By Isaac Feldberg (wegotthiscovered.com)
Marvel and Sony made headlines recently when they tapped little-known helmer Jon Watts to direct the next Spider-Man movie, so it’s unfortunately inevitable that the bulk of attention afforded to Watts’ sophomore feature, indie thriller Cop Car (his first was under-the-radar horror Clown), will take the form of one simple question: what did the studios see in the director that they didn’t in more accomplished contenders like Warm Bodies‘ Jonathan Levine?
We may never know for certain what specifically landed Watts the gig, but Cop Car‘s killer opening scene is a pretty strong bet. Marvel and Sony have stated their intentions to skew young with this wall-crawler, imparting the incredible emotional stakes of teen life without turning the pic into a world-in-peril superhero movie. And in a single scene in Cop Car, Watt astutely captures that heady feeling of youth we can all remember: of being young, invincible and ostensibly on top of a world we were only just beginning to explore.
Ten-year-old boys Travis (James Freedson-Jackson) and Harrison (Hays Wellford), the kid protagonists of Cop Car, are at that exact age, where everything outside of their small-town existence takes on the appearance of a grand adventure waiting to happen. Whatever is waiting around the corner is infinitely more interesting than their current lives, in which they’re viewed as little kids still a ways off from proving their own mettle. And, as all kids do, Travis and Harrison thirst to be treated like adults. And though both of them grew up learning about morality in simple terms of good and bad, the boys are just about reckless enough in their pursuit of that elusive maturity to go ahead and do the wrong thing.
And so the pair, building off one another with a naive and quixotic brand of intrepidity kids of their age possess in spades, run away from home. In Cop Car‘s opening scene, as the two set out across the gorgeous, sun-baked flatlands of rural Colorado, they exchange curse words, both holding in giggles at how deliciously good it feels to be a little bad, escalating their potty mouths up until Harrison balks at the F-word. That’s about when the kids stumble across a police cruiser, seemingly abandoned in the wilderness, door unlocked.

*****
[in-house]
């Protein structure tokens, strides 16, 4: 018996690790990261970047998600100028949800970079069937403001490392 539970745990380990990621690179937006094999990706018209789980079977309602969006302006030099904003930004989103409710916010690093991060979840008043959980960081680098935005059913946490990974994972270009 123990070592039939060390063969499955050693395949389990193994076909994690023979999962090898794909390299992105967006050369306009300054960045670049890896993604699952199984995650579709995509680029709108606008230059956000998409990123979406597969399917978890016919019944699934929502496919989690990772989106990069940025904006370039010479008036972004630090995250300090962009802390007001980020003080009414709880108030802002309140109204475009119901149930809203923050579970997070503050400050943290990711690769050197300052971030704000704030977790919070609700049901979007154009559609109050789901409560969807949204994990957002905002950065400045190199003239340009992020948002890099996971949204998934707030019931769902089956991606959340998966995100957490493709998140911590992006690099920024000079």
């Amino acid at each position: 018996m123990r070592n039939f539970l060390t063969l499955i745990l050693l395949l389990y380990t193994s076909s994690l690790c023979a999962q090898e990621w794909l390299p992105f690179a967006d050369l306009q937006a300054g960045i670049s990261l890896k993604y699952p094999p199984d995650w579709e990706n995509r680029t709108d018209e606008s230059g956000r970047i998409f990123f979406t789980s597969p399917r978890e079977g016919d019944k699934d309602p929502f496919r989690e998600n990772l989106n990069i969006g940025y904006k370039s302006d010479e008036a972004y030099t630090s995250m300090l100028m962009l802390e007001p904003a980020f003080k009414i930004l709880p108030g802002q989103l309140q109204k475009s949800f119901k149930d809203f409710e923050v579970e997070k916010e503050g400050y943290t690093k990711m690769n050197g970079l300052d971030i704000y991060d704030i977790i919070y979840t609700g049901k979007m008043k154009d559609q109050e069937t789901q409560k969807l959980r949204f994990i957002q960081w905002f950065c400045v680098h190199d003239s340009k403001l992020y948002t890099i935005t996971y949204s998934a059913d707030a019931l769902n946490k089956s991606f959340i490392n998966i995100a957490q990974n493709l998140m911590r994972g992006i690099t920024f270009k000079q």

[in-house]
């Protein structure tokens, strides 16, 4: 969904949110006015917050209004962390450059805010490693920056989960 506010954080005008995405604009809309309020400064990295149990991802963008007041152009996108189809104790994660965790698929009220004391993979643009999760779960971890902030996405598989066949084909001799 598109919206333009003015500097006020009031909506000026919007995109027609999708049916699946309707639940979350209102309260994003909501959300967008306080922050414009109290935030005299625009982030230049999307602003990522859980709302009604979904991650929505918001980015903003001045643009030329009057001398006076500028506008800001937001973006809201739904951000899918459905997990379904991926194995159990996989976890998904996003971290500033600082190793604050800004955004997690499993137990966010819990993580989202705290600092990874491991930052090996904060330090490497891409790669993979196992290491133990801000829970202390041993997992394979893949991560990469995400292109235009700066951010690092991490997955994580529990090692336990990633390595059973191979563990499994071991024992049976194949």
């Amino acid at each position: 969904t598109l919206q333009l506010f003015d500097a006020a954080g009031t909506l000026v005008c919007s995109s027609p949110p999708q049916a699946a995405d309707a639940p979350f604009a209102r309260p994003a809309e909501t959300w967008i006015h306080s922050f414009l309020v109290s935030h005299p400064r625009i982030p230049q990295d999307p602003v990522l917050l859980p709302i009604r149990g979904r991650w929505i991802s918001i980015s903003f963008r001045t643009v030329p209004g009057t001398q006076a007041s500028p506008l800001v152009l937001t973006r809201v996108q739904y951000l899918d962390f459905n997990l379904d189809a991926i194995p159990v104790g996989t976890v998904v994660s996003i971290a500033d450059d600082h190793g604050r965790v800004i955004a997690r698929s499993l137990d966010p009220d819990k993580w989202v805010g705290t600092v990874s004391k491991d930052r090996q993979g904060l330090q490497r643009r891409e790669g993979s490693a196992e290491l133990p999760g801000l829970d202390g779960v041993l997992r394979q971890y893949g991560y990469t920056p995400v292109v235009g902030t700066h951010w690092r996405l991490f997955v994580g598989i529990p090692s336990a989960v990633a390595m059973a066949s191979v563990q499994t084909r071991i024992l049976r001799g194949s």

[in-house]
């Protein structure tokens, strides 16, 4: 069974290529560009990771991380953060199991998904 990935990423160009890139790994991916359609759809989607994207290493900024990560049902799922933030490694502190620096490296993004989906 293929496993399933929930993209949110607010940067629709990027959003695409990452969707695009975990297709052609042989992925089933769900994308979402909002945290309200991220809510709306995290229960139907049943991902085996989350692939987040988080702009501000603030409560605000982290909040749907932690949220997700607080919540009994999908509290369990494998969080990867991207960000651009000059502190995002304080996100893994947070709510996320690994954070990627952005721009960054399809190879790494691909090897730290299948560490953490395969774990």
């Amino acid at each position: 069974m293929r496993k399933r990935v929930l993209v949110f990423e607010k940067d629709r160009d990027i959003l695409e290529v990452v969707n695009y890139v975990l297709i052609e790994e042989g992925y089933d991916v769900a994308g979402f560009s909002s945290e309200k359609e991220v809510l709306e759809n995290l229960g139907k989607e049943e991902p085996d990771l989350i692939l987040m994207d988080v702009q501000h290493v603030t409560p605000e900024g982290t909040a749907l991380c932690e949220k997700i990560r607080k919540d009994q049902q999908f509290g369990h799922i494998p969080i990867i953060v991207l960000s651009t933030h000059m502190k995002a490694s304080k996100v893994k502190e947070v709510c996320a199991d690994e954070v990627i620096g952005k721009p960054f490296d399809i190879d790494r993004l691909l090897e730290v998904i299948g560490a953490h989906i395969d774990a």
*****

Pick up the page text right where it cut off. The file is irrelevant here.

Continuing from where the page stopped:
Still giddy about running away from home and finally testing out all the bad language they’ve observed over the years, Travis and Harrison are shocked still by the sudden arrival of outside authority. Has a policeman come to reprimand them for their bad behavior? The thought certainly crosses their minds, especially Harrison’s, given that he’s by far the more cautious of the two. But no – the cop car, such a potent symbol of power and heroism, is without a driver. And hungry to prove, more to themselves than anyone else, that they’re already like the cool-and-collected defenders of justice they grew up idolizing, the pair can’t help but imagine themselves behind the wheel.
Out in the wild, the pair start to test the boundaries their newfound freedoms. To the boys, even running up and touching the cop car feels like a punishable offense – but after looking around for anyone to turn them in, they do it anyway, eyes big but nervous smiles bigger. Quickly, their dares get more extreme. Hit the cop car with a rock. Test the door. Open the door. Sit inside the cop car. Pretend to be a gun-toting hero. Drive the cop car. The script, co-written by Watts and Christopher D. Ford (Robot & Frank), makes it painfully easy to buy this pair of kid runaways speeding away in a police cruiser.